Law firms remain resilient in tough economic times – The Law Society

Against a tough economic backdrop and with the cost of living rising sharply, law firms saw profits go only marginally down, according to the Law Society’s Financial Benchmarking Survey that provides an overview of the financial performance of the legal sector.

The research shows that profits per equity partner continued the pre-COVID trend, with median net profit decreasing by 0.7% (from £211,204 in 2022 to £209,650 in 2023).

Despite the economic environment, the number of support staff in law firms increased by 3% and total salary costs as a percentage of fee income increased by 0.2%.

The number of chargeable hours decreased by 2.5% from 816 in 2022 to 793 in 2023 against the 1,100 chargeable hours per year used as a rule of thumb by many firms. Median spend on non-salary costs per fee earner increased by 13.1%. Nick Emmerson, president of the Law Society, said:

“Although law firms are proving to be financially strong and resilient, we live in tough economic times and this survey is an opportunity for law firm leaders to plan for the future. Despite costs rising and billable hours decreasing, profits have only marginally declined.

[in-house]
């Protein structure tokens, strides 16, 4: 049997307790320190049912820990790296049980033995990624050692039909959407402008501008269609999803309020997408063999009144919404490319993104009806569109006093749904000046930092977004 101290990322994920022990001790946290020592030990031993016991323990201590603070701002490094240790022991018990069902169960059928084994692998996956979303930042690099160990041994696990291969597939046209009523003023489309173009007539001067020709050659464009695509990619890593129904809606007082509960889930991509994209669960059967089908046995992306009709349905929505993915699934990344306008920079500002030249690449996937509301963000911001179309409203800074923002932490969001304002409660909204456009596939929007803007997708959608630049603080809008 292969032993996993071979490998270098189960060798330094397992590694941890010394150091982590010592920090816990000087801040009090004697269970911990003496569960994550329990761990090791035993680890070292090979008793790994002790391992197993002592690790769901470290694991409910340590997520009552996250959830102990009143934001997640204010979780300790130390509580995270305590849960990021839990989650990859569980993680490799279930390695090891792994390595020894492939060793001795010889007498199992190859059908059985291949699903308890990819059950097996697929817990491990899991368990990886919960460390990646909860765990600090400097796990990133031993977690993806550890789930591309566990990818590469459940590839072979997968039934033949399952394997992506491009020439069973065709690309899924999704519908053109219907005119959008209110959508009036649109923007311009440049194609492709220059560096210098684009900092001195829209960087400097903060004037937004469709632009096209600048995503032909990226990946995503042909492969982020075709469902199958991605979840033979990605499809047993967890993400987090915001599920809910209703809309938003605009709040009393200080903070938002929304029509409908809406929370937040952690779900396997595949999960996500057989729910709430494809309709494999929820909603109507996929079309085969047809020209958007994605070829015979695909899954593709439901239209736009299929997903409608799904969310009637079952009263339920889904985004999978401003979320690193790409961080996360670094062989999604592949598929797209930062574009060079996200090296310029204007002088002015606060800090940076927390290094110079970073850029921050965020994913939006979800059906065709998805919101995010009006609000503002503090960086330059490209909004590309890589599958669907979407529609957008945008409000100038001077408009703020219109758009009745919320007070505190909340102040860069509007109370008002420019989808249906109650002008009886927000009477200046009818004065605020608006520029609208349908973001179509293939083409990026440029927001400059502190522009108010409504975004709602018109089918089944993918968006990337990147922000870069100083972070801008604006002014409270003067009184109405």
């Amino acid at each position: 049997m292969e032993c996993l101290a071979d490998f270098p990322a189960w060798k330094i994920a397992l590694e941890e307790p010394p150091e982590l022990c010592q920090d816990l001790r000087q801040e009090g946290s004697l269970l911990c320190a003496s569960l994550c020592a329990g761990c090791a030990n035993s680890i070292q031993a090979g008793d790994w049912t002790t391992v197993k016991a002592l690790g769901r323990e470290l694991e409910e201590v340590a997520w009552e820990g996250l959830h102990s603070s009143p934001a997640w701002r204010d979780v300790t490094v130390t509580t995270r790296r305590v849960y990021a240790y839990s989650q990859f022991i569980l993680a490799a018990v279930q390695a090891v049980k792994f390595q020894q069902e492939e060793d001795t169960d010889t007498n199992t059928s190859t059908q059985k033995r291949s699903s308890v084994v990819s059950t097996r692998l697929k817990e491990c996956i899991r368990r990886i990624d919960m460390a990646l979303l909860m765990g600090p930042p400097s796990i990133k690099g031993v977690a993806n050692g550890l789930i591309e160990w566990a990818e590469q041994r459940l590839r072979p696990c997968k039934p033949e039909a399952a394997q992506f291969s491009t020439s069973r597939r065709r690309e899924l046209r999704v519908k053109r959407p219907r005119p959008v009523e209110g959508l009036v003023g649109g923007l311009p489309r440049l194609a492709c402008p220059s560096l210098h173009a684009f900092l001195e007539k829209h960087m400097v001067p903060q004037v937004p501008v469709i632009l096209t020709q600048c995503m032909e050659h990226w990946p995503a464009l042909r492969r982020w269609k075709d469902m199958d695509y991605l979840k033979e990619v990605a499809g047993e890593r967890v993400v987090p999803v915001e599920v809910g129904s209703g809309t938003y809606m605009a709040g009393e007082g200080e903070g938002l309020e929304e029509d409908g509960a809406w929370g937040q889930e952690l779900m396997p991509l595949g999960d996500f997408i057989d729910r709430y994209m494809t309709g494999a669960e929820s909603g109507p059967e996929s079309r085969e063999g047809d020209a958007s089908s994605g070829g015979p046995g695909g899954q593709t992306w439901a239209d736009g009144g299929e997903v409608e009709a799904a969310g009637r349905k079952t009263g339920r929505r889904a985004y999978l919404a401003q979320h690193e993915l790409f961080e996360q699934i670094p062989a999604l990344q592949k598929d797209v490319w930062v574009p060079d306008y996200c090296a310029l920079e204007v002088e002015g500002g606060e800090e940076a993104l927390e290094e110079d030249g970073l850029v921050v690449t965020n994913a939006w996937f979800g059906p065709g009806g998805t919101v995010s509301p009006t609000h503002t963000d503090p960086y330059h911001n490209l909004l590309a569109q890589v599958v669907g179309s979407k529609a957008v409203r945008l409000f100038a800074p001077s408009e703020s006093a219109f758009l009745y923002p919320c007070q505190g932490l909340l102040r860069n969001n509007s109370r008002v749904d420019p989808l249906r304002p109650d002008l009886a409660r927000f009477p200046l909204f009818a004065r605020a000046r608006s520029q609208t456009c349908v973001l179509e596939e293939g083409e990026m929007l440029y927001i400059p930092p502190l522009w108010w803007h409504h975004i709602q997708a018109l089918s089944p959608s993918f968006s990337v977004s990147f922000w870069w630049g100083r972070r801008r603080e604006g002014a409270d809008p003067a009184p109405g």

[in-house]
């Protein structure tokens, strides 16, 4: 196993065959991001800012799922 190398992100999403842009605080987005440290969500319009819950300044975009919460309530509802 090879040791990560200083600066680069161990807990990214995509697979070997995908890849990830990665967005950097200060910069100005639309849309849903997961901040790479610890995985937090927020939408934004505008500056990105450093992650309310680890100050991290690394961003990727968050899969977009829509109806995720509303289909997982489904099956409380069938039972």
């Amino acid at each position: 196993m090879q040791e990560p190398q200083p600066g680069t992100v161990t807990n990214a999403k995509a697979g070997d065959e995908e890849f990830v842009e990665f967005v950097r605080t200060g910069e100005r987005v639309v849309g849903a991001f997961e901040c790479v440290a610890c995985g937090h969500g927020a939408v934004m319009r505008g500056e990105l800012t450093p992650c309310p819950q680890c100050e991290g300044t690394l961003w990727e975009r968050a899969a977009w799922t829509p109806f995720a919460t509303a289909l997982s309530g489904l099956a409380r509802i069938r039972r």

The legal sector remains healthy, continues to be an important driver of the UK’s economy and a significant employer. In fact, the overall number of people employed by law firms has risen even if the lack of government investment in legal aid is hitting some firms hard. In the current crisis, solicitors are needed more than ever to help people access justice in their time of need. The government must take action to address the deficit in legal aid now.”

Paul Bennett, chair of the Law Society’s Leadership and Management Section said:

“The resilience of law firms shines through this year’s survey. Economically, it is a tough period, but firms are doing well. The obvious challenge of productivity shown in the reduced billed and recovered hours is a likely good place for law firm leaders to support their teams with training and personal development.

The profitability challenge is also something which may benefit from training for law firm leaders, as we know pricing training and skills enhancement on the setting and recovery of fees can help. Firms reviewing this year’s survey might like to reflect how post-COVID challenges can be an opportunity to demonstrate inspiring leadership. Considering current and future fee income, collection, and capital needs can be useful to help plan ahead.

We would like to thank those who took part in the survey. Benchmarking should help them with planning and revising goals as every firm who participates gets a personalised summary with their own data.”

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